Developed for the Strategic Planning unit of the eThekwini Municipality by a Joint Venture called IPPU, the LAP is based on four main principles:
- The connected city: tackling the legacy of the disconnected city of apartheid, the plan promotes the integration of different modes of transport (bus, taxi, pedestrian, rail, etc).
The walkable city: the aim is for residents to be five minutes’ walk from public transport, shops, schools and healthcare facilities. A good variety of residential accommodation is key.
- Land use intensity: the plan proposes that land use approvals be more flexible, allowing for more variety and greater density. The plan cites an example of art gallery at street level, with offices above and accommodation on top. If more people live in an area, then shops become more viable and it is easier to provide bulk services.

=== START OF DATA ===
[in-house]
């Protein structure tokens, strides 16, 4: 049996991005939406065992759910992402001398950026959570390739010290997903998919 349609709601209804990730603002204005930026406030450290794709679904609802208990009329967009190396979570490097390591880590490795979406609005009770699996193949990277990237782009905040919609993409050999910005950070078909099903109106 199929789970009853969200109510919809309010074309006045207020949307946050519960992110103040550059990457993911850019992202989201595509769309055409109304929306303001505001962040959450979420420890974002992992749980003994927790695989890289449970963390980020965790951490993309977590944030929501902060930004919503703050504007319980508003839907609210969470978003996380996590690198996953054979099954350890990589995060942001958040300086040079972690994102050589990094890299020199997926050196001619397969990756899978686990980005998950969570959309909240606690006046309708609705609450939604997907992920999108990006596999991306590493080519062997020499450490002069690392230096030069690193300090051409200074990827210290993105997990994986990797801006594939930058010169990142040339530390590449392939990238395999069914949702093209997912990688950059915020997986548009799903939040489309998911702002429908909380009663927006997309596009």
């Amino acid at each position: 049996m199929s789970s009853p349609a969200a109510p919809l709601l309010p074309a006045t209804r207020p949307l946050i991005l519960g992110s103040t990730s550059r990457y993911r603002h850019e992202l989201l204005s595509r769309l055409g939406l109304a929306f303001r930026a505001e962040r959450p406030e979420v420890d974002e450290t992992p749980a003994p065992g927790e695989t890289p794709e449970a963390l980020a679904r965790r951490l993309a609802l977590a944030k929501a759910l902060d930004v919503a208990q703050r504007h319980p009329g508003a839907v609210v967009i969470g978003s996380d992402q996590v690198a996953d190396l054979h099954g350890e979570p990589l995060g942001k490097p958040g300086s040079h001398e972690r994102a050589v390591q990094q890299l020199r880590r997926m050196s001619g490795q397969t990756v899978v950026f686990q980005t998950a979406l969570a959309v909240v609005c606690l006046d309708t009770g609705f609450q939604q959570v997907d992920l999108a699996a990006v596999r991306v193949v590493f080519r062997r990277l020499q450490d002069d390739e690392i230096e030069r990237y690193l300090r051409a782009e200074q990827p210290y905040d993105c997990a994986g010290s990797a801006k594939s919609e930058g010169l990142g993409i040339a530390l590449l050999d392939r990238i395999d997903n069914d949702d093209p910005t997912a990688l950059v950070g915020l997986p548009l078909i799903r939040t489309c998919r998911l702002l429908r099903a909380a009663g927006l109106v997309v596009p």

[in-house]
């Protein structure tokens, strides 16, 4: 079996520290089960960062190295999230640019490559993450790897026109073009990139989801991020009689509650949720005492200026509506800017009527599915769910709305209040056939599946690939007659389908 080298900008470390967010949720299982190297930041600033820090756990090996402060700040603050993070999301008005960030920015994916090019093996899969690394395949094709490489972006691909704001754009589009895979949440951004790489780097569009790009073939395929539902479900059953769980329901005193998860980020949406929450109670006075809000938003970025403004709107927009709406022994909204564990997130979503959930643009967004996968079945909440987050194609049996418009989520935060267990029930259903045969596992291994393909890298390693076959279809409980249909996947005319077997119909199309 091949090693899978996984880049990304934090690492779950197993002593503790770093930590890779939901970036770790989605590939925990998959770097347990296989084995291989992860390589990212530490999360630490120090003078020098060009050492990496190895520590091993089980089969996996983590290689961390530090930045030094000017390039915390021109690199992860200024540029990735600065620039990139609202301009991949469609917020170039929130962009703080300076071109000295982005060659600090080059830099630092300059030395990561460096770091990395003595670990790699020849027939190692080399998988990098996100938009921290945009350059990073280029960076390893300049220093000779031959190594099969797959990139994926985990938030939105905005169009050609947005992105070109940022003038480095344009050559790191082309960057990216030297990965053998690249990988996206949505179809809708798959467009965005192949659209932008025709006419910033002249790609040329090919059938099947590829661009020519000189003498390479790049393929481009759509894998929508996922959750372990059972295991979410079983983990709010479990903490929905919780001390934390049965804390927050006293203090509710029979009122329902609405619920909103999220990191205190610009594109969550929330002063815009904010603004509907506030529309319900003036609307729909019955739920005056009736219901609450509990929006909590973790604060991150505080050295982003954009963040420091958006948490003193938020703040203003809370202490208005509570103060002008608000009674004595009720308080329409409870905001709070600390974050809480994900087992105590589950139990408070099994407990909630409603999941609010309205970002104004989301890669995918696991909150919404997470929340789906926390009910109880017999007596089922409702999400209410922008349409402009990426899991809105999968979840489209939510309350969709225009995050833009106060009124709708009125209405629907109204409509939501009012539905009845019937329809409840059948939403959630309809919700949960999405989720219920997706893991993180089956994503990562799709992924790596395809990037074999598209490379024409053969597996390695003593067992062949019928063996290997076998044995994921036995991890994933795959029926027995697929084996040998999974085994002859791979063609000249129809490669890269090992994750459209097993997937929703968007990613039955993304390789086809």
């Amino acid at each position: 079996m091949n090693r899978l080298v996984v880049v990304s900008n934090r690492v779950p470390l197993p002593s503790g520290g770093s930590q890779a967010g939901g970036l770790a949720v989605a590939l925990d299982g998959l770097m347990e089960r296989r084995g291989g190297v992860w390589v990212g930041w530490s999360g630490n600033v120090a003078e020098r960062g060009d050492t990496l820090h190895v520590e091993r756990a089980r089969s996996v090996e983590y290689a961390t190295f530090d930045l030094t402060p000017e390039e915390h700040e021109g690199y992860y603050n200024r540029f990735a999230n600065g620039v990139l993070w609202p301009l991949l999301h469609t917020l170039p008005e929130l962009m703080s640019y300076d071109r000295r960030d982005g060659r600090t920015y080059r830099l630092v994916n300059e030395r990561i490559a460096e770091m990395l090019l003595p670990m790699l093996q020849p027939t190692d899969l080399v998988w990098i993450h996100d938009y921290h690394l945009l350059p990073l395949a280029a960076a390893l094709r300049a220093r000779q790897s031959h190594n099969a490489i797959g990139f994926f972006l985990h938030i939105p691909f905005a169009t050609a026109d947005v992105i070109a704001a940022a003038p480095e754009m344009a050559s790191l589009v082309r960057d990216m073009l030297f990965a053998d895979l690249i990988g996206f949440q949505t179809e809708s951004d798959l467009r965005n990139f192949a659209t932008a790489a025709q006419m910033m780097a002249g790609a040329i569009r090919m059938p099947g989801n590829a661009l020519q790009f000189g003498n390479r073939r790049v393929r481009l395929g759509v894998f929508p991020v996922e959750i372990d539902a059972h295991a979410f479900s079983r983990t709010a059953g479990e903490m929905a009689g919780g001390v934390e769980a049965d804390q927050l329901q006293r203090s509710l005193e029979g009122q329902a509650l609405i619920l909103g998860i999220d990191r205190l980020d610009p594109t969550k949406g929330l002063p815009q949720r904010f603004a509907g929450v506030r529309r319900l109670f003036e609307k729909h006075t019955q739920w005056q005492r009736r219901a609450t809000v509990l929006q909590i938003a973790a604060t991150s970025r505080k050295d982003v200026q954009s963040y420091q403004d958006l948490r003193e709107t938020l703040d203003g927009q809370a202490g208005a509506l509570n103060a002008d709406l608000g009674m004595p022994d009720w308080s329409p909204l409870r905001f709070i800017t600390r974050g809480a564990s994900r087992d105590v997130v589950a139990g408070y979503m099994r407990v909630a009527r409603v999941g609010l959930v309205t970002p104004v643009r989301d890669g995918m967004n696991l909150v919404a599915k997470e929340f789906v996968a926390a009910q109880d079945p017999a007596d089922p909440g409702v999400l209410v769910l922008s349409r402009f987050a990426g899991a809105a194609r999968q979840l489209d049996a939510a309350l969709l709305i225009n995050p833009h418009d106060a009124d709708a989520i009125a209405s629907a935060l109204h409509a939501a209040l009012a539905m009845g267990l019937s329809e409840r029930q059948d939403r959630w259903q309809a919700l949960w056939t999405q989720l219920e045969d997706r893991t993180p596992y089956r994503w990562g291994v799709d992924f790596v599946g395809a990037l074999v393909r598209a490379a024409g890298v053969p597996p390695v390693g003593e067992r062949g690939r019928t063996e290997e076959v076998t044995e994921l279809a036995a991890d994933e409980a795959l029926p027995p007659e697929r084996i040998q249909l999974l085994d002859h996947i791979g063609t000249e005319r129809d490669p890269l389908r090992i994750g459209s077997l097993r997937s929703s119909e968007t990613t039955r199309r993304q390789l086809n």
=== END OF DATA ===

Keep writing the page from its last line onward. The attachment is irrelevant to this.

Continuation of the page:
- Starting with small projects and finding ways of championing the development of the inner city.
The IPPU Joint Venture comprises Iliso, TPI, PMSA, UrbanEcon including Cox Architecture, Urban Solutions, Urban Earth, Jo Lees and Joe Kitching.
The Point Waterfront Development is a major project that is in the process of transforming what was an under-utilised and somewhat rundown part of the city into a vibrant, multi-use precinct.
Some projections put the total potential investment value of the project at R40-billion and the number of permanent jobs to be created at 6 750. It is an ambitious plan that links the city’s beach promenade and the harbour. It offers a property use mix of office space, retail shops, residential dwellings and leisure options. The 55 ha site has already seen significant investment. A cruise terminal in the harbour backing on to the Point has been approved.